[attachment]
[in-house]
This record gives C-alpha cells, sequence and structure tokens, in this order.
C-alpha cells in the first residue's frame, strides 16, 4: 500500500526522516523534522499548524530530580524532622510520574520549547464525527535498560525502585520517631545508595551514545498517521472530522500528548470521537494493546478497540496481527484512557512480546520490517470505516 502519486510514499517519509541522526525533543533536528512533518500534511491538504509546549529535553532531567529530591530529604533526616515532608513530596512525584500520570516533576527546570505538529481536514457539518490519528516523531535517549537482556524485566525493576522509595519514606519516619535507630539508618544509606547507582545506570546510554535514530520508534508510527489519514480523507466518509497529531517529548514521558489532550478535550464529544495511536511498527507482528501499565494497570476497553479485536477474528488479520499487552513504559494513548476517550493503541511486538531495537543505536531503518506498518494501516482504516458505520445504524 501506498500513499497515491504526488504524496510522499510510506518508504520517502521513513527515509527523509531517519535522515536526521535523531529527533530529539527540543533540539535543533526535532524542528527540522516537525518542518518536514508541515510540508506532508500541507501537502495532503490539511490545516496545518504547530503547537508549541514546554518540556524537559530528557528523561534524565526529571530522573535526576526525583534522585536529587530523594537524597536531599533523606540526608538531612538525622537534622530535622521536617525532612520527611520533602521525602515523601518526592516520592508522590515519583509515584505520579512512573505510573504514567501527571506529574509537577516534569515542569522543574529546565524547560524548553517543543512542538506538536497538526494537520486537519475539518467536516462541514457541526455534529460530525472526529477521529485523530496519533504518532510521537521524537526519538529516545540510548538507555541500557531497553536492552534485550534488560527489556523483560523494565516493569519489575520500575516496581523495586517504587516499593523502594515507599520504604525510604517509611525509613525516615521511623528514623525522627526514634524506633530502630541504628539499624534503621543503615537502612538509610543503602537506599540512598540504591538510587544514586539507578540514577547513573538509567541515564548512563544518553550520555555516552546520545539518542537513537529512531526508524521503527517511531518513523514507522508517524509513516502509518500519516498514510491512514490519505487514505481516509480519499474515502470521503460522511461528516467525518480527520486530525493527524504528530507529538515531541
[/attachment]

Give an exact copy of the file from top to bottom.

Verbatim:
[in-house]
This record gives C-alpha cells, sequence and structure tokens, in this order.
C-alpha cells in the first residue's frame, strides 16, 4: 500500500526522516523534522499548524530530580524532622510520574520549547464525527535498560525502585520517631545508595551514545498517521472530522500528548470521537494493546478497540496481527484512557512480546520490517470505516 502519486510514499517519509541522526525533543533536528512533518500534511491538504509546549529535553532531567529530591530529604533526616515532608513530596512525584500520570516533576527546570505538529481536514457539518490519528516523531535517549537482556524485566525493576522509595519514606519516619535507630539508618544509606547507582545506570546510554535514530520508534508510527489519514480523507466518509497529531517529548514521558489532550478535550464529544495511536511498527507482528501499565494497570476497553479485536477474528488479520499487552513504559494513548476517550493503541511486538531495537543505536531503518506498518494501516482504516458505520445504524 501506498500513499497515491504526488504524496510522499510510506518508504520517502521513513527515509527523509531517519535522515536526521535523531529527533530529539527540543533540539535543533526535532524542528527540522516537525518542518518536514508541515510540508506532508500541507501537502495532503490539511490545516496545518504547530503547537508549541514546554518540556524537559530528557528523561534524565526529571530522573535526576526525583534522585536529587530523594537524597536531599533523606540526608538531612538525622537534622530535622521536617525532612520527611520533602521525602515523601518526592516520592508522590515519583509515584505520579512512573505510573504514567501527571506529574509537577516534569515542569522543574529546565524547560524548553517543543512542538506538536497538526494537520486537519475539518467536516462541514457541526455534529460530525472526529477521529485523530496519533504518532510521537521524537526519538529516545540510548538507555541500557531497553536492552534485550534488560527489556523483560523494565516493569519489575520500575516496581523495586517504587516499593523502594515507599520504604525510604517509611525509613525516615521511623528514623525522627526514634524506633530502630541504628539499624534503621543503615537502612538509610543503602537506599540512598540504591538510587544514586539507578540514577547513573538509567541515564548512563544518553550520555555516552546520545539518542537513537529512531526508524521503527517511531518513523514507522508517524509513516502509518500519516498514510491512514490519505487514505481516509480519499474515502470521503460522511461528516467525518480527520486530525493527524504528530507529538515531541